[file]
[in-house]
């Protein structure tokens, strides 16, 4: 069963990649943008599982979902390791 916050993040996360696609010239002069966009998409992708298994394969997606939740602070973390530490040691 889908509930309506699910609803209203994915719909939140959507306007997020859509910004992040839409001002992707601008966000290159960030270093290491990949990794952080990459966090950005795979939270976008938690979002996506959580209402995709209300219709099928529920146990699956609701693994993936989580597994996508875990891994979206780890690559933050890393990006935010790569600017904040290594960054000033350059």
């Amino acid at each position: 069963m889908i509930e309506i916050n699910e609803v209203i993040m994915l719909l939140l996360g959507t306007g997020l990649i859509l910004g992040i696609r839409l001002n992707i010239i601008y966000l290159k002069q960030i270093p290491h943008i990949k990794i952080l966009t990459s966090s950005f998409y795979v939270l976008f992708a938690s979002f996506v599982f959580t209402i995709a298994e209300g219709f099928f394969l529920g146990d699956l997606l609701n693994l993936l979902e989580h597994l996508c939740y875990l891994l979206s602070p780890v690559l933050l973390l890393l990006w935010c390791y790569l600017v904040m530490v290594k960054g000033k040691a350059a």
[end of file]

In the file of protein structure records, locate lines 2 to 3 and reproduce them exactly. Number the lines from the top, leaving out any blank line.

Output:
């Protein structure tokens, strides 16, 4: 069963990649943008599982979902390791 916050993040996360696609010239002069966009998409992708298994394969997606939740602070973390530490040691 889908509930309506699910609803209203994915719909939140959507306007997020859509910004992040839409001002992707601008966000290159960030270093290491990949990794952080990459966090950005795979939270976008938690979002996506959580209402995709209300219709099928529920146990699956609701693994993936989580597994996508875990891994979206780890690559933050890393990006935010790569600017904040290594960054000033350059």
């Amino acid at each position: 069963m889908i509930e309506i916050n699910e609803v209203i993040m994915l719909l939140l996360g959507t306007g997020l990649i859509l910004g992040i696609r839409l001002n992707i010239i601008y966000l290159k002069q960030i270093p290491h943008i990949k990794i952080l966009t990459s966090s950005f998409y795979v939270l976008f992708a938690s979002f996506v599982f959580t209402i995709a298994e209300g219709f099928f394969l529920g146990d699956l997606l609701n693994l993936l979902e989580h597994l996508c939740y875990l891994l979206s602070p780890v690559l933050l973390l890393l990006w935010c390791y790569l600017v904040m530490v290594k960054g000033k040691a350059a």